The Delaware Department of Transportation (DelDOT) defines a Transportation Improvement District (TID) in its Standards and Regulations for Subdivision Streets and State Highway Access (Standards and Regulations)* as “a geographic area defined for the purpose of securing required improvements to transportation facilities in the area.” The purpose of a TID is to comprehensively coordinate land use and transportation within a specific geographical area.
Why are TIDs Needed?
Across the nation, state transportation departments face challenges in financing infrastructure improvements. Federal funding for transportation has eroded and traditional revenue sources have failed to keep pace with capital needs of transportation improvements. Delaware is no exception. Delaware’s Transportation Trust Fund (TTF), originally designated for construction costs, became financially constrained when DelDOT’s operating budget was transferred to the TTF. Pressures to the TTF include a combination of stagnant or flat revenue streams, residual debt, rising operating and construction costs, increased transit expenses, ongoing maintenance requirements, and steadily rising demand for new projects to keep pace with economic expansion and traffic growth. Delaware’s motor fuels tax, a primary source of TTF revenue, has not been increased since 1995. Unlike other states, however, Delaware plays a key role in funding transportation and in strategic management of the state’s transportation assets. DelDOT is responsible for maintaining nearly 90% of over 13,000 lane miles in Delaware, while the nationwide average for states is approximately 20%.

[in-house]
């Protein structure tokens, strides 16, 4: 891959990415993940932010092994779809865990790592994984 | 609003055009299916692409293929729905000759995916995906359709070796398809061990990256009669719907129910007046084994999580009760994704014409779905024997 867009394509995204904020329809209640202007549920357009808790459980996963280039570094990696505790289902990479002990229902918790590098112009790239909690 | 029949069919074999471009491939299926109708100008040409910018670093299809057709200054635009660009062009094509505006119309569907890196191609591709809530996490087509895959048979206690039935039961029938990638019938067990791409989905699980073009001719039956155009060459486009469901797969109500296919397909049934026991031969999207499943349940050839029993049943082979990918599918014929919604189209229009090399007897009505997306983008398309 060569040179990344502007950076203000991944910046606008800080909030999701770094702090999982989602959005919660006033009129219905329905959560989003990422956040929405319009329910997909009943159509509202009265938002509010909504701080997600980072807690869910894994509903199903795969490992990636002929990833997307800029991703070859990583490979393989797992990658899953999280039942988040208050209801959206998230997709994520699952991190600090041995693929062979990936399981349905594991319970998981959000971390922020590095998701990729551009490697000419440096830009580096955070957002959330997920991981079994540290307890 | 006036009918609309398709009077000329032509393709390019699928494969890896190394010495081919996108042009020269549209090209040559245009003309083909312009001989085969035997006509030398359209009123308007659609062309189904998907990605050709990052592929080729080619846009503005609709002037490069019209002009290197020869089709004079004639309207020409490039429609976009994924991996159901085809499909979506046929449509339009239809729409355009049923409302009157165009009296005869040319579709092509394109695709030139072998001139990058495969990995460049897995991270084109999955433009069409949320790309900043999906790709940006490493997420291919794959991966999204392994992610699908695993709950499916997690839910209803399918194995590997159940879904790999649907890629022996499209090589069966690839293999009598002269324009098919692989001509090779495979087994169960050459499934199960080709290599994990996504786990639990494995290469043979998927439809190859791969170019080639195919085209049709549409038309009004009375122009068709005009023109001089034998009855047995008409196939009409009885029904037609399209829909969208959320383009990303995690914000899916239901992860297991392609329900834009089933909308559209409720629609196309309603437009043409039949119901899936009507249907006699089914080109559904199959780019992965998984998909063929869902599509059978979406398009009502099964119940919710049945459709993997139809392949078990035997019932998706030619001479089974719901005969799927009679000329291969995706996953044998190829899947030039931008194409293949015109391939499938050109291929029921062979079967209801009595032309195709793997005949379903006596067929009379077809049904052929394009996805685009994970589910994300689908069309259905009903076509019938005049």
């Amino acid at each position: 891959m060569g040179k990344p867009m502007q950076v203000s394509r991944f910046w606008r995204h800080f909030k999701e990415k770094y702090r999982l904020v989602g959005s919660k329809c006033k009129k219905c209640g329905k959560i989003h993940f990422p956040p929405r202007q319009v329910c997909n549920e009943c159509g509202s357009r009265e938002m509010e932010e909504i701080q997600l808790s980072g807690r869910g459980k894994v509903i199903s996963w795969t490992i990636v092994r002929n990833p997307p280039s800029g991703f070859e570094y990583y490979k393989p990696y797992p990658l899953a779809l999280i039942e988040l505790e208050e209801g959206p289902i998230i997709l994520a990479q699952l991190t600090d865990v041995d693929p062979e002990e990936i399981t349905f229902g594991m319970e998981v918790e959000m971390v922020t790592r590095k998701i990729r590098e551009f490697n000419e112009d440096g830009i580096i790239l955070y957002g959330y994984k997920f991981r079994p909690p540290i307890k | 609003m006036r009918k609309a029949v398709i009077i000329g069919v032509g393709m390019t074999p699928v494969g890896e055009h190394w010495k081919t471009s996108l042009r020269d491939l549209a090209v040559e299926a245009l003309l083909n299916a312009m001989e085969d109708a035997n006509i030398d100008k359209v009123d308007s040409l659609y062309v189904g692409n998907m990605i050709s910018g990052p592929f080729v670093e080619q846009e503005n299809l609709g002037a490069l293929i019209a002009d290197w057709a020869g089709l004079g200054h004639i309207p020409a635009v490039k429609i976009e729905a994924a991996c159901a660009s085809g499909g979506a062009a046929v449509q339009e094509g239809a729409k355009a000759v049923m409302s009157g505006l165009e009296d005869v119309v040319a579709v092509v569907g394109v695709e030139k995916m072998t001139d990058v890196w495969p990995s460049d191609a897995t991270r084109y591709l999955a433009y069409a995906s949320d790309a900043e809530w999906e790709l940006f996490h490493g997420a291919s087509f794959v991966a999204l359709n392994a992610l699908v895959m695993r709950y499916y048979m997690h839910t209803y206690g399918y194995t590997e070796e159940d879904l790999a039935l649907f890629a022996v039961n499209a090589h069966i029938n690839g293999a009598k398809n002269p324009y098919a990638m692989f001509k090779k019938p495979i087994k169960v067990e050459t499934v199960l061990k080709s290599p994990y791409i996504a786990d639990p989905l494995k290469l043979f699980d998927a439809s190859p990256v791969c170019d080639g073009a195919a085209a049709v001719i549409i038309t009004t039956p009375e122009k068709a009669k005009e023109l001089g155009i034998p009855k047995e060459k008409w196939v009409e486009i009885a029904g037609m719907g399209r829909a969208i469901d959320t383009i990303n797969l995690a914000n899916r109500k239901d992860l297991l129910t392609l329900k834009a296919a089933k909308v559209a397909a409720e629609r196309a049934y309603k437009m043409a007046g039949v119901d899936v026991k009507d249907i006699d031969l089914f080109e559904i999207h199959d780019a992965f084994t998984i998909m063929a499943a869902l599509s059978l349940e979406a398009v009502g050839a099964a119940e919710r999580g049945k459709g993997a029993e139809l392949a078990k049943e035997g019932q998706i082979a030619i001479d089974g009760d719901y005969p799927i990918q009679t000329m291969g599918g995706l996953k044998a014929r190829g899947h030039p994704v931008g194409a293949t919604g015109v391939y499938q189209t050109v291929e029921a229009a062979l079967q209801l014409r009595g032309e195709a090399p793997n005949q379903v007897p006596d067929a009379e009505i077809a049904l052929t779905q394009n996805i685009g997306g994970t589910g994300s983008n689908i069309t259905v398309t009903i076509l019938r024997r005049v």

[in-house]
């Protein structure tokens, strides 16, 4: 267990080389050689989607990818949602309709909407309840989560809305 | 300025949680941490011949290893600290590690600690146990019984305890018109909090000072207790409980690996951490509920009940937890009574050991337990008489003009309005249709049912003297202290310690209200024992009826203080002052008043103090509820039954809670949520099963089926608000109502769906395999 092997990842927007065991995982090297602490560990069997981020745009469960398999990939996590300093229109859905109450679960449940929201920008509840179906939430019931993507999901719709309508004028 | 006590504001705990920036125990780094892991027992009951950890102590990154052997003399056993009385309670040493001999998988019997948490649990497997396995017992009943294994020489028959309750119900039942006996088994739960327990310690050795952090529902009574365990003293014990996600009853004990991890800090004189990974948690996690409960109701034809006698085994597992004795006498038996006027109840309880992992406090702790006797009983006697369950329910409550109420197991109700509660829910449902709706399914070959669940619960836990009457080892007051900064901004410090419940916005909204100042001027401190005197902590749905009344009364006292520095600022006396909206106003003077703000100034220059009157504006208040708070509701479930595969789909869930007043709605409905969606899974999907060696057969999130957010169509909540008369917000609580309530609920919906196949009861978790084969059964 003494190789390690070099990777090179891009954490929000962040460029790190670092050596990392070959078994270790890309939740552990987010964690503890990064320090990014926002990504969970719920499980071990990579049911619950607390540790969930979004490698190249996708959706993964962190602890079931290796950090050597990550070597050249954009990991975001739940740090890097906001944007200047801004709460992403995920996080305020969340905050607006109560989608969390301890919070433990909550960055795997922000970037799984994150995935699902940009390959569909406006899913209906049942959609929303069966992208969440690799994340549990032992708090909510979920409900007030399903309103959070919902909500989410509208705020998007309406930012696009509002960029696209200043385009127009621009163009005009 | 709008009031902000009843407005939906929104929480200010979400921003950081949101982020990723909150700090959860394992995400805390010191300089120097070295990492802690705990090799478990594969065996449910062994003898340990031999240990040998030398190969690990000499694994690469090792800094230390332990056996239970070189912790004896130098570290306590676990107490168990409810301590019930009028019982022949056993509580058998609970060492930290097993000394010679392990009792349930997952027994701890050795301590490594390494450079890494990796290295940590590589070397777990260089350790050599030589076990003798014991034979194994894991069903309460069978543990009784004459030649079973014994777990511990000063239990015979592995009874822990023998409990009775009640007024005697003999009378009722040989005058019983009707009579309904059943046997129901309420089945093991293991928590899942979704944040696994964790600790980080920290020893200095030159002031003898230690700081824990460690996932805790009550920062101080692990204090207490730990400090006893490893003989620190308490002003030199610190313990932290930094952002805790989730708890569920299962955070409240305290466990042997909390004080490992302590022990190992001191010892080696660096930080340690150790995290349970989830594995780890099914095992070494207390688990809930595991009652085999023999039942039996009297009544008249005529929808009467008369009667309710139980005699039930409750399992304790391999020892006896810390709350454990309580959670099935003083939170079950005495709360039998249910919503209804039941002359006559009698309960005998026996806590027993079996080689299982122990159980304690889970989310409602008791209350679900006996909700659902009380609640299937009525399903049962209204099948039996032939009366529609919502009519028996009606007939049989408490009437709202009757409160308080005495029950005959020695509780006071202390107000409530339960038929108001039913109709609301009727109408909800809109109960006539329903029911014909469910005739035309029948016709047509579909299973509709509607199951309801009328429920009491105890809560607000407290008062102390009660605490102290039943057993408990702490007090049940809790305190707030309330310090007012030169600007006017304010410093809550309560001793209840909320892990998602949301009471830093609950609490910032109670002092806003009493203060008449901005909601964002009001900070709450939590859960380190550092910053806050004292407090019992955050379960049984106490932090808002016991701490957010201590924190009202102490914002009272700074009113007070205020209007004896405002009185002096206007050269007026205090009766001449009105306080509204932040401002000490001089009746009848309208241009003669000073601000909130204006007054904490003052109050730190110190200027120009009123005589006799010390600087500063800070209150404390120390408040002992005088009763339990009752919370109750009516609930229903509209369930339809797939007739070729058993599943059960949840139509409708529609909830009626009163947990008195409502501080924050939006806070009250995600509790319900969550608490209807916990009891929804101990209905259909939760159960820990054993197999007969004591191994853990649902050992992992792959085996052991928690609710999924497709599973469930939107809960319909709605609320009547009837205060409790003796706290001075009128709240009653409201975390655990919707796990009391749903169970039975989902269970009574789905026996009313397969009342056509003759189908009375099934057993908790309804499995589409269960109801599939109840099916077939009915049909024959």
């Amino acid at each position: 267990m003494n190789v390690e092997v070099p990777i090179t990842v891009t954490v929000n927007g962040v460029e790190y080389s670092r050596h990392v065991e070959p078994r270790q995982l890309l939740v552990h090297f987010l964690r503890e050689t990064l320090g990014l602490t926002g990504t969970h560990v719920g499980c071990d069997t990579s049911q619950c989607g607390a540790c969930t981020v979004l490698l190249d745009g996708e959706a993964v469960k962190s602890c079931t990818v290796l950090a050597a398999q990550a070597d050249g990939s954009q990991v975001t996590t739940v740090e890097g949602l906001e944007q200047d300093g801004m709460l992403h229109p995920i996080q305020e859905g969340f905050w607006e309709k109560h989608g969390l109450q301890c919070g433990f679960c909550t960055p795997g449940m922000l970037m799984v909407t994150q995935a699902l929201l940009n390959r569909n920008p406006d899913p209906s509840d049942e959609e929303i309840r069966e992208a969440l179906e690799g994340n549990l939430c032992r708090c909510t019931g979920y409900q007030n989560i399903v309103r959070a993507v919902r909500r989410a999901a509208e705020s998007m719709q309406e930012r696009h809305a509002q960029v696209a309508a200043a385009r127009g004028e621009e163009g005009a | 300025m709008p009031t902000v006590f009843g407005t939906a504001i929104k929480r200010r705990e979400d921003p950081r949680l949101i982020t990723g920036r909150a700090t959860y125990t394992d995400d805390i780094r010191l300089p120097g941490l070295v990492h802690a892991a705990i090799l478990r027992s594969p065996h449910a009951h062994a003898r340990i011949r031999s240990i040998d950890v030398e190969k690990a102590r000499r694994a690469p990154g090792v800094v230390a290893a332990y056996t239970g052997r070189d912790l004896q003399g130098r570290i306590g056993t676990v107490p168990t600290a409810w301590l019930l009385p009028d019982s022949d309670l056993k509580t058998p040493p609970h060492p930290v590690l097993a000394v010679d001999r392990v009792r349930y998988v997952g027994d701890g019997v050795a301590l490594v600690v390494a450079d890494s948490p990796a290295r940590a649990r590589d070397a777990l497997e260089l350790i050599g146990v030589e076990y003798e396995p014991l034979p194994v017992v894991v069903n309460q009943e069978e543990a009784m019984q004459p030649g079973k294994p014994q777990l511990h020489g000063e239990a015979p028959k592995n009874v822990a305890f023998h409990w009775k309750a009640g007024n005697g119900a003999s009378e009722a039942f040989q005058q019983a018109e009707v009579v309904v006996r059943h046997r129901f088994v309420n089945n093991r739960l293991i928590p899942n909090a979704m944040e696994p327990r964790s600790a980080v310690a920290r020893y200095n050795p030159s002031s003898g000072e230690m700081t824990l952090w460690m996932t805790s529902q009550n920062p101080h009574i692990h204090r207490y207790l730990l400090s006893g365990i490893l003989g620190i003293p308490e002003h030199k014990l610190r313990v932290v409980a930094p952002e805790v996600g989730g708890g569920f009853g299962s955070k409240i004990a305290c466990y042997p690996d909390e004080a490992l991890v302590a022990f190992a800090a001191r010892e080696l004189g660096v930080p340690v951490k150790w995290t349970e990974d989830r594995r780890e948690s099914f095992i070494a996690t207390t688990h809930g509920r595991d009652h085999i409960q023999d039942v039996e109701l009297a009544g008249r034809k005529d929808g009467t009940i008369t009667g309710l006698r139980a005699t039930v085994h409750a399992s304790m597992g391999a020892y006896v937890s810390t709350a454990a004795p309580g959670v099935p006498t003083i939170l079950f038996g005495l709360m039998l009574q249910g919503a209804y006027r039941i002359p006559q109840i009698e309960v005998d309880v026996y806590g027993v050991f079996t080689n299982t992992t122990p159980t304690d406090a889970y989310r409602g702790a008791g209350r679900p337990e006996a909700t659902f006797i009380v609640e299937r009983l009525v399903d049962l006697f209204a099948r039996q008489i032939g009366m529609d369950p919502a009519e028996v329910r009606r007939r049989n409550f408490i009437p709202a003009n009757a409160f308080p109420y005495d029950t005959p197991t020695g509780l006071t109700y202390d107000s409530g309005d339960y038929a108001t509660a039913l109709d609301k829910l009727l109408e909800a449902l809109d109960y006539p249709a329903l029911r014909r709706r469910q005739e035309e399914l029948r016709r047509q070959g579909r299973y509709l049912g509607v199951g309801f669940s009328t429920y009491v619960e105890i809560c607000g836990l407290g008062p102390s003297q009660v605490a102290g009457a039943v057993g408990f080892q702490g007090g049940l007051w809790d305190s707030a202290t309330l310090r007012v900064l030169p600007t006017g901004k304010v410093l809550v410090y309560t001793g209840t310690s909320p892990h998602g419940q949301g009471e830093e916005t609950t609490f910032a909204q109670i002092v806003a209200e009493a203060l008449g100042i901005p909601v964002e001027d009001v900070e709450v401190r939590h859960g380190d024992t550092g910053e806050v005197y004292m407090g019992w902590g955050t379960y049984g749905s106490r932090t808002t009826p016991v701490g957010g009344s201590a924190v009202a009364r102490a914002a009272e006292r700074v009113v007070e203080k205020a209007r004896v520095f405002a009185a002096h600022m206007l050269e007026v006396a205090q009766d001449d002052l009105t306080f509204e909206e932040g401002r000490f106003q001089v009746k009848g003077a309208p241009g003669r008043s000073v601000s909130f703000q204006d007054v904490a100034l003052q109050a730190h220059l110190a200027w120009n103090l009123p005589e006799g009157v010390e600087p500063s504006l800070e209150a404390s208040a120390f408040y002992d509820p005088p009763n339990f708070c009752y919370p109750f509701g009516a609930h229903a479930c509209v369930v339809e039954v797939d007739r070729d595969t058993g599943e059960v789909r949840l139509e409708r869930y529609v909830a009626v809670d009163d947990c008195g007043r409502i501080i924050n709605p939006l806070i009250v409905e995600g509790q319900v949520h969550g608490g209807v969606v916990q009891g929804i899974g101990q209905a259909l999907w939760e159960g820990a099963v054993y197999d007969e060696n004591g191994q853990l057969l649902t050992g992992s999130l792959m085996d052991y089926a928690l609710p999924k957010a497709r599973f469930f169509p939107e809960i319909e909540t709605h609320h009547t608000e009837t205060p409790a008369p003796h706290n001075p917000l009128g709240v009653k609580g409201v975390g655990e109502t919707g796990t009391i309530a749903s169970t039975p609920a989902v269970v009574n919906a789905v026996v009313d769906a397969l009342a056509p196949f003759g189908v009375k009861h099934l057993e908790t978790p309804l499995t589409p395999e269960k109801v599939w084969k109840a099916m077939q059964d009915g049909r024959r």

Many states are eyeing or have adopted alternative funding mechanisms, including TIDs, to supplement traditional transportation revenue streams. As a transportation-based impact fee, TIDs provide a way to equitably distribute the cost of development-related growth and infrastructure improvements to the private sector that benefits from the facilities, rather than costs being absorbed by the general public. TIDs are designed to achieve fair-share mitigation of transportation impacts. They provide a funding mechanism to secure required, long-term improvements on a “fair-share” basis from developers to fund transportation infrastructure and facilities within that area.
In addition, TIDs can be an effective funding mechanism to ease land development pressures and prepare targeted growth areas for market-ready (re)development. Economic development and growth can bring jobs and additional revenue to a community. However, unintended consequences of poorly planned growth include sprawl, traffic congestion, environmental problems, and increased costs for necessary public services and infrastructure. A TID provides a framework for managing transportation impacts of planned growth. In addition, a TID can attract investment to an area targeted for growth and (re)development by expediting preconstruction phases and leveraging state and federal funds for improvements to state-owned transportation assets.
*In 2015, DelDOT expects to adopt a comprehensive rewrite of the Standards and Regulations. It is expected that there will be minimal changes to TID regulations, but the document will be renamed to “Development Coordination Manual.”